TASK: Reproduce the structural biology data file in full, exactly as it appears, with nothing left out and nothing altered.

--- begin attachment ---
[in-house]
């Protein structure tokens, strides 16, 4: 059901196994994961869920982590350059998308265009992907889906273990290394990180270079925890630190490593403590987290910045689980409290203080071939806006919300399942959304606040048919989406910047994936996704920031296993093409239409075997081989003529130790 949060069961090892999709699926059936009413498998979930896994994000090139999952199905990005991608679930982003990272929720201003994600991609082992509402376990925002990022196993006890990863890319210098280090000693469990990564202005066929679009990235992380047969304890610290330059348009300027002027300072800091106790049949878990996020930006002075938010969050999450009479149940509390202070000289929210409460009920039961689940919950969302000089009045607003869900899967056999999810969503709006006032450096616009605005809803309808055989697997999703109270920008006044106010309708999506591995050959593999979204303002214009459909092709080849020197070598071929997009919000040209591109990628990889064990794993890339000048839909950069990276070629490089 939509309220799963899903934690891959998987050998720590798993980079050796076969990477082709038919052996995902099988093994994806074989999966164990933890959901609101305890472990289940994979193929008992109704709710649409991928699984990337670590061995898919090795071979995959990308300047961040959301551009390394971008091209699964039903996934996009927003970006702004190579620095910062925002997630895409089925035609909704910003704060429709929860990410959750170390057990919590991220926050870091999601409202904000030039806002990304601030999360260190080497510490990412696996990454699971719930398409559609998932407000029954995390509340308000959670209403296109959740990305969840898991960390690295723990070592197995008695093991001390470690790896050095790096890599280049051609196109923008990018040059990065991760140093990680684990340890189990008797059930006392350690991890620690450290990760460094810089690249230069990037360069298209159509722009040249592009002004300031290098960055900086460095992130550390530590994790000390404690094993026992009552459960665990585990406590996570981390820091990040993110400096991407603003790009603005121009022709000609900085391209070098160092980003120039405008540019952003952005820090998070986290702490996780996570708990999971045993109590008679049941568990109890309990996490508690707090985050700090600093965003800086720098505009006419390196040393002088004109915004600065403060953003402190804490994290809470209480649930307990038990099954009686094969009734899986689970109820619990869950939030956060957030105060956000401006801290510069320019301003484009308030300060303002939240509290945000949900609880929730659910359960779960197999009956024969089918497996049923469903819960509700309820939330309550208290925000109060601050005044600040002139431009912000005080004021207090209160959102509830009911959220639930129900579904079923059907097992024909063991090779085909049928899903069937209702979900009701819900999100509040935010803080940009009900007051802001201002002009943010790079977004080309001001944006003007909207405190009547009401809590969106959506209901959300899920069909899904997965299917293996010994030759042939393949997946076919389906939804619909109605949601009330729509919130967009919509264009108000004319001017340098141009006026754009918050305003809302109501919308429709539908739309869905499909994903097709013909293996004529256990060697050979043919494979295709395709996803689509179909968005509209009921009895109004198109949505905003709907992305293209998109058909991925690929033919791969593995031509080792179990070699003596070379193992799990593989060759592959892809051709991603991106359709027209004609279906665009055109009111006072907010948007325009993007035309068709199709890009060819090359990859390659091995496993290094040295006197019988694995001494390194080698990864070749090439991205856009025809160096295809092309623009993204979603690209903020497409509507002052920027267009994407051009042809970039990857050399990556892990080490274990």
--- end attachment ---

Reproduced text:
[in-house]
């Protein structure tokens, strides 16, 4: 059901196994994961869920982590350059998308265009992907889906273990290394990180270079925890630190490593403590987290910045689980409290203080071939806006919300399942959304606040048919989406910047994936996704920031296993093409239409075997081989003529130790 949060069961090892999709699926059936009413498998979930896994994000090139999952199905990005991608679930982003990272929720201003994600991609082992509402376990925002990022196993006890990863890319210098280090000693469990990564202005066929679009990235992380047969304890610290330059348009300027002027300072800091106790049949878990996020930006002075938010969050999450009479149940509390202070000289929210409460009920039961689940919950969302000089009045607003869900899967056999999810969503709006006032450096616009605005809803309808055989697997999703109270920008006044106010309708999506591995050959593999979204303002214009459909092709080849020197070598071929997009919000040209591109990628990889064990794993890339000048839909950069990276070629490089 939509309220799963899903934690891959998987050998720590798993980079050796076969990477082709038919052996995902099988093994994806074989999966164990933890959901609101305890472990289940994979193929008992109704709710649409991928699984990337670590061995898919090795071979995959990308300047961040959301551009390394971008091209699964039903996934996009927003970006702004190579620095910062925002997630895409089925035609909704910003704060429709929860990410959750170390057990919590991220926050870091999601409202904000030039806002990304601030999360260190080497510490990412696996990454699971719930398409559609998932407000029954995390509340308000959670209403296109959740990305969840898991960390690295723990070592197995008695093991001390470690790896050095790096890599280049051609196109923008990018040059990065991760140093990680684990340890189990008797059930006392350690991890620690450290990760460094810089690249230069990037360069298209159509722009040249592009002004300031290098960055900086460095992130550390530590994790000390404690094993026992009552459960665990585990406590996570981390820091990040993110400096991407603003790009603005121009022709000609900085391209070098160092980003120039405008540019952003952005820090998070986290702490996780996570708990999971045993109590008679049941568990109890309990996490508690707090985050700090600093965003800086720098505009006419390196040393002088004109915004600065403060953003402190804490994290809470209480649930307990038990099954009686094969009734899986689970109820619990869950939030956060957030105060956000401006801290510069320019301003484009308030300060303002939240509290945000949900609880929730659910359960779960197999009956024969089918497996049923469903819960509700309820939330309550208290925000109060601050005044600040002139431009912000005080004021207090209160959102509830009911959220639930129900579904079923059907097992024909063991090779085909049928899903069937209702979900009701819900999100509040935010803080940009009900007051802001201002002009943010790079977004080309001001944006003007909207405190009547009401809590969106959506209901959300899920069909899904997965299917293996010994030759042939393949997946076919389906939804619909109605949601009330729509919130967009919509264009108000004319001017340098141009006026754009918050305003809302109501919308429709539908739309869905499909994903097709013909293996004529256990060697050979043919494979295709395709996803689509179909968005509209009921009895109004198109949505905003709907992305293209998109058909991925690929033919791969593995031509080792179990070699003596070379193992799990593989060759592959892809051709991603991106359709027209004609279906665009055109009111006072907010948007325009993007035309068709199709890009060819090359990859390659091995496993290094040295006197019988694995001494390194080698990864070749090439991205856009025809160096295809092309623009993204979603690209903020497409509507002052920027267009994407051009042809970039990857050399990556892990080490274990």